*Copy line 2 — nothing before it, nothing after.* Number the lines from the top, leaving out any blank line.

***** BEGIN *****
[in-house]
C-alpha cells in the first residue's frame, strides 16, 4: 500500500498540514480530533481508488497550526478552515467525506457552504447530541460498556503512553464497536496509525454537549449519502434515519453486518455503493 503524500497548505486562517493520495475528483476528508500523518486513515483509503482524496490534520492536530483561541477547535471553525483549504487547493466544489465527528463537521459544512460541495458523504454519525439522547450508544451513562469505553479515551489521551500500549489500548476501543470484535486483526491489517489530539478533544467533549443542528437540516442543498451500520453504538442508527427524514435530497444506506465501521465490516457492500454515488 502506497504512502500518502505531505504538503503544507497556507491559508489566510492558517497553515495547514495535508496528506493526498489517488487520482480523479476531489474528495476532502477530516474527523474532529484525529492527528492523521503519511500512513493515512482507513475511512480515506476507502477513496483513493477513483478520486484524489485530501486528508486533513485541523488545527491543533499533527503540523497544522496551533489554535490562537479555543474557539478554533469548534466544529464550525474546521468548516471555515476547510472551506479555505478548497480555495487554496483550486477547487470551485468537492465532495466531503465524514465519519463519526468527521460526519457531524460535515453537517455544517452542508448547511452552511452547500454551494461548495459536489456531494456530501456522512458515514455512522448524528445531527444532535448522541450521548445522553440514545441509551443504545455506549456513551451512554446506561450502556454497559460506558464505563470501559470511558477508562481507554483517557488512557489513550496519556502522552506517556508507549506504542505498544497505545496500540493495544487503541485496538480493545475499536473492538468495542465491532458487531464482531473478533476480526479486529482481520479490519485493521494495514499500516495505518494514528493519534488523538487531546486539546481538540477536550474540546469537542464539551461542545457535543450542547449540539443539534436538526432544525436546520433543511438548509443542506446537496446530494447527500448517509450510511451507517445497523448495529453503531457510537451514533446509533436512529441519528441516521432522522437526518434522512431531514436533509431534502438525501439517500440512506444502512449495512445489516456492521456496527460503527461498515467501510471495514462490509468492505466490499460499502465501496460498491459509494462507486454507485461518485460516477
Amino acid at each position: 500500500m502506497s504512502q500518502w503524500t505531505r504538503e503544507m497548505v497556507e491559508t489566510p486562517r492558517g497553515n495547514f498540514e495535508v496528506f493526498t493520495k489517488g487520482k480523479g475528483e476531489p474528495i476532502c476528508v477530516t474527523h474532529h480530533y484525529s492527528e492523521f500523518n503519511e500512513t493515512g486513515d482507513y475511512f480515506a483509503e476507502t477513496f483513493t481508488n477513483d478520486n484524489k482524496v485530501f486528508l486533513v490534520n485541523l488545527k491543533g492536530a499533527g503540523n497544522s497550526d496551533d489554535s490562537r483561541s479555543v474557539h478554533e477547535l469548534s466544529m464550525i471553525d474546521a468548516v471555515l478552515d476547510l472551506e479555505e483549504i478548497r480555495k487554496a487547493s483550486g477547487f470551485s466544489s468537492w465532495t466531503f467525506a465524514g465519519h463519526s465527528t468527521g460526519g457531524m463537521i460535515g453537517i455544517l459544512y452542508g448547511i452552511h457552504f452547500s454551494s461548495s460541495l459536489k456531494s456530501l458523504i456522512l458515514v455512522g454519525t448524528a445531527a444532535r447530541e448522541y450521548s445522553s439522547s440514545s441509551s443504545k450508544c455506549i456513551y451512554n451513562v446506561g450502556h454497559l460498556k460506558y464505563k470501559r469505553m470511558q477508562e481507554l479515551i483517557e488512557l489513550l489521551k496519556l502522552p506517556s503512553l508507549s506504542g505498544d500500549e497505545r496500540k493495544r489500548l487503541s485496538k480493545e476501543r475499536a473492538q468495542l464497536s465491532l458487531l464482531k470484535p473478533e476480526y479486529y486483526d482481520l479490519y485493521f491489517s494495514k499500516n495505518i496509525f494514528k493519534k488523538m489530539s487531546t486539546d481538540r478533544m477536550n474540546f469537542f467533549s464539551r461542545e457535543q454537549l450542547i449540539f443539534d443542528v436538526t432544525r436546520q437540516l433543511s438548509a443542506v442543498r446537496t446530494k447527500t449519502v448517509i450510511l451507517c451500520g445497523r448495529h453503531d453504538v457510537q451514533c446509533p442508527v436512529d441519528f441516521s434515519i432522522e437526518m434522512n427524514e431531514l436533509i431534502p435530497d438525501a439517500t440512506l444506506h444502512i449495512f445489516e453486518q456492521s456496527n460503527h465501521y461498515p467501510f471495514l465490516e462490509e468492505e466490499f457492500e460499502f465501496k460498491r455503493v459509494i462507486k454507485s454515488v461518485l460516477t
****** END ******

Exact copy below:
C-alpha cells in the first residue's frame, strides 16, 4: 500500500498540514480530533481508488497550526478552515467525506457552504447530541460498556503512553464497536496509525454537549449519502434515519453486518455503493 503524500497548505486562517493520495475528483476528508500523518486513515483509503482524496490534520492536530483561541477547535471553525483549504487547493466544489465527528463537521459544512460541495458523504454519525439522547450508544451513562469505553479515551489521551500500549489500548476501543470484535486483526491489517489530539478533544467533549443542528437540516442543498451500520453504538442508527427524514435530497444506506465501521465490516457492500454515488 502506497504512502500518502505531505504538503503544507497556507491559508489566510492558517497553515495547514495535508496528506493526498489517488487520482480523479476531489474528495476532502477530516474527523474532529484525529492527528492523521503519511500512513493515512482507513475511512480515506476507502477513496483513493477513483478520486484524489485530501486528508486533513485541523488545527491543533499533527503540523497544522496551533489554535490562537479555543474557539478554533469548534466544529464550525474546521468548516471555515476547510472551506479555505478548497480555495487554496483550486477547487470551485468537492465532495466531503465524514465519519463519526468527521460526519457531524460535515453537517455544517452542508448547511452552511452547500454551494461548495459536489456531494456530501456522512458515514455512522448524528445531527444532535448522541450521548445522553440514545441509551443504545455506549456513551451512554446506561450502556454497559460506558464505563470501559470511558477508562481507554483517557488512557489513550496519556502522552506517556508507549506504542505498544497505545496500540493495544487503541485496538480493545475499536473492538468495542465491532458487531464482531473478533476480526479486529482481520479490519485493521494495514499500516495505518494514528493519534488523538487531546486539546481538540477536550474540546469537542464539551461542545457535543450542547449540539443539534436538526432544525436546520433543511438548509443542506446537496446530494447527500448517509450510511451507517445497523448495529453503531457510537451514533446509533436512529441519528441516521432522522437526518434522512431531514436533509431534502438525501439517500440512506444502512449495512445489516456492521456496527460503527461498515467501510471495514462490509468492505466490499460499502465501496460498491459509494462507486454507485461518485460516477